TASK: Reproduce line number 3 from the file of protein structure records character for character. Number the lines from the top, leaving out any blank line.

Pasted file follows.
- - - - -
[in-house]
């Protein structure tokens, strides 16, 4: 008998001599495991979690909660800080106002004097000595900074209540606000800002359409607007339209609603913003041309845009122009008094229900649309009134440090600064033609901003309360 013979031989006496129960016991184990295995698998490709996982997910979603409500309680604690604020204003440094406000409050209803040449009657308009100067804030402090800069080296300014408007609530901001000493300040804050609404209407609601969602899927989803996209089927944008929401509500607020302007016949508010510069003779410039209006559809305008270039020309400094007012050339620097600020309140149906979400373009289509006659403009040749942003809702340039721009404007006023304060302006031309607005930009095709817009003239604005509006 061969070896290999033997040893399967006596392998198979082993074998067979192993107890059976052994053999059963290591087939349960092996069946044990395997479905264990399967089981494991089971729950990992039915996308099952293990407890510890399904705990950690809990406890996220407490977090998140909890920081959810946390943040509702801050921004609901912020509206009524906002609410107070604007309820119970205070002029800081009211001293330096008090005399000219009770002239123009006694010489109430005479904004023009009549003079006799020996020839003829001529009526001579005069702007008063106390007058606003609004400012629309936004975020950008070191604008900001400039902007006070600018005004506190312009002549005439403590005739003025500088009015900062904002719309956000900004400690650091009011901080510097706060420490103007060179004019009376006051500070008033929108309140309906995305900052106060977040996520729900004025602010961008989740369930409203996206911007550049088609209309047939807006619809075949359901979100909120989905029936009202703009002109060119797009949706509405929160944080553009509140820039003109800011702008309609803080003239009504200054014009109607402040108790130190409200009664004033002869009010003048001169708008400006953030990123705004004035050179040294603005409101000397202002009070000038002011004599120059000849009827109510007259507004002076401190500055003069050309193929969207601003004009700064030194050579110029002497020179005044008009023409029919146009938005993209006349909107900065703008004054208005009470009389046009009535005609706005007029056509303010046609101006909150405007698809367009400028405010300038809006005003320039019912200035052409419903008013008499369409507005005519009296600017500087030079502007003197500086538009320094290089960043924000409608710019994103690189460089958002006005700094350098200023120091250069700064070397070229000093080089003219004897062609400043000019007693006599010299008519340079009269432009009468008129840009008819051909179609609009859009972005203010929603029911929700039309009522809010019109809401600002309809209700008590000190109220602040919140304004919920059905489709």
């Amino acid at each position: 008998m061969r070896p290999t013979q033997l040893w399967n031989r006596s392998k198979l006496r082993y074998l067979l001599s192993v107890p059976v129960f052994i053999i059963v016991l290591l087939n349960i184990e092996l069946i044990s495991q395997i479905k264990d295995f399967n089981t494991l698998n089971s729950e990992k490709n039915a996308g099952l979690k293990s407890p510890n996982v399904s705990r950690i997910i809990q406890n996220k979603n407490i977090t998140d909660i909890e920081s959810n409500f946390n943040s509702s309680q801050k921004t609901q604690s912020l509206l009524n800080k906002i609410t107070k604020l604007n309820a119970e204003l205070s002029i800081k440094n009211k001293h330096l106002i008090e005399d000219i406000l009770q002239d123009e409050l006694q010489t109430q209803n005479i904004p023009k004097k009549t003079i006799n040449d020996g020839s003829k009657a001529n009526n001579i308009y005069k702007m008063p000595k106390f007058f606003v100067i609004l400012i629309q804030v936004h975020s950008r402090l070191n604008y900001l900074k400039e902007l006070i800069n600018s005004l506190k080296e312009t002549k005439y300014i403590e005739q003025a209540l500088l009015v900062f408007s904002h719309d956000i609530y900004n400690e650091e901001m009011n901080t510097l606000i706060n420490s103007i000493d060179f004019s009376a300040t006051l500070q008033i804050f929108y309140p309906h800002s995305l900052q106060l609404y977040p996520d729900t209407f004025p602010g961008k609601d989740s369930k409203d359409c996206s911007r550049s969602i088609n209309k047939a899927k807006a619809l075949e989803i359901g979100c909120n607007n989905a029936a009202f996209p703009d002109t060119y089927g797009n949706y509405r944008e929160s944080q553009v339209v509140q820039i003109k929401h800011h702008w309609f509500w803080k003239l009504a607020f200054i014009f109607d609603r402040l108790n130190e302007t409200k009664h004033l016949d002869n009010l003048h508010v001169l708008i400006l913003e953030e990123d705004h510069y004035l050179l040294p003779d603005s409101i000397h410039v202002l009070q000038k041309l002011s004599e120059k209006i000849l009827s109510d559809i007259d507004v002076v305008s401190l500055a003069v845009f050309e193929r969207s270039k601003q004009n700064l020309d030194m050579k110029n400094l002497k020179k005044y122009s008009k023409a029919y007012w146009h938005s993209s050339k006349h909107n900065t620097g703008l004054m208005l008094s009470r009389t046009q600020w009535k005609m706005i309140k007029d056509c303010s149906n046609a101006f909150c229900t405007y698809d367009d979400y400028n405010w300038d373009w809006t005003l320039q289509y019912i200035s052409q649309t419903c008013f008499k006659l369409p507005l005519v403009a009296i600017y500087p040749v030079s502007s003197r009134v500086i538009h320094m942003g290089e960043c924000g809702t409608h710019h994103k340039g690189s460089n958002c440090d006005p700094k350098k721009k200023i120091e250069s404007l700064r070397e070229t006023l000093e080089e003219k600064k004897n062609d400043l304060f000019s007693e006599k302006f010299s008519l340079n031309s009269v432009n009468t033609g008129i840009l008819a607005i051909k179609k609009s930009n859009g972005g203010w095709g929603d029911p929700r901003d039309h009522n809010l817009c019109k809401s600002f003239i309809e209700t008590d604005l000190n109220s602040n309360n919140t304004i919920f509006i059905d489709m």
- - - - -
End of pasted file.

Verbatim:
């Amino acid at each position: 008998m061969r070896p290999t013979q033997l040893w399967n031989r006596s392998k198979l006496r082993y074998l067979l001599s192993v107890p059976v129960f052994i053999i059963v016991l290591l087939n349960i184990e092996l069946i044990s495991q395997i479905k264990d295995f399967n089981t494991l698998n089971s729950e990992k490709n039915a996308g099952l979690k293990s407890p510890n996982v399904s705990r950690i997910i809990q406890n996220k979603n407490i977090t998140d909660i909890e920081s959810n409500f946390n943040s509702s309680q801050k921004t609901q604690s912020l509206l009524n800080k906002i609410t107070k604020l604007n309820a119970e204003l205070s002029i800081k440094n009211k001293h330096l106002i008090e005399d000219i406000l009770q002239d123009e409050l006694q010489t109430q209803n005479i904004p023009k004097k009549t003079i006799n040449d020996g020839s003829k009657a001529n009526n001579i308009y005069k702007m008063p000595k106390f007058f606003v100067i609004l400012i629309q804030v936004h975020s950008r402090l070191n604008y900001l900074k400039e902007l006070i800069n600018s005004l506190k080296e312009t002549k005439y300014i403590e005739q003025a209540l500088l009015v900062f408007s904002h719309d956000i609530y900004n400690e650091e901001m009011n901080t510097l606000i706060n420490s103007i000493d060179f004019s009376a300040t006051l500070q008033i804050f929108y309140p309906h800002s995305l900052q106060l609404y977040p996520d729900t209407f004025p602010g961008k609601d989740s369930k409203d359409c996206s911007r550049s969602i088609n209309k047939a899927k807006a619809l075949e989803i359901g979100c909120n607007n989905a029936a009202f996209p703009d002109t060119y089927g797009n949706y509405r944008e929160s944080q553009v339209v509140q820039i003109k929401h800011h702008w309609f509500w803080k003239l009504a607020f200054i014009f109607d609603r402040l108790n130190e302007t409200k009664h004033l016949d002869n009010l003048h508010v001169l708008i400006l913003e953030e990123d705004h510069y004035l050179l040294p003779d603005s409101i000397h410039v202002l009070q000038k041309l002011s004599e120059k209006i000849l009827s109510d559809i007259d507004v002076v305008s401190l500055a003069v845009f050309e193929r969207s270039k601003q004009n700064l020309d030194m050579k110029n400094l002497k020179k005044y122009s008009k023409a029919y007012w146009h938005s993209s050339k006349h909107n900065t620097g703008l004054m208005l008094s009470r009389t046009q600020w009535k005609m706005i309140k007029d056509c303010s149906n046609a101006f909150c229900t405007y698809d367009d979400y400028n405010w300038d373009w809006t005003l320039q289509y019912i200035s052409q649309t419903c008013f008499k006659l369409p507005l005519v403009a009296i600017y500087p040749v030079s502007s003197r009134v500086i538009h320094m942003g290089e960043c924000g809702t409608h710019h994103k340039g690189s460089n958002c440090d006005p700094k350098k721009k200023i120091e250069s404007l700064r070397e070229t006023l000093e080089e003219k600064k004897n062609d400043l304060f000019s007693e006599k302006f010299s008519l340079n031309s009269v432009n009468t033609g008129i840009l008819a607005i051909k179609k609009s930009n859009g972005g203010w095709g929603d029911p929700r901003d039309h009522n809010l817009c019109k809401s600002f003239i309809e209700t008590d604005l000190n109220s602040n309360n919140t304004i919920f509006i059905d489709m």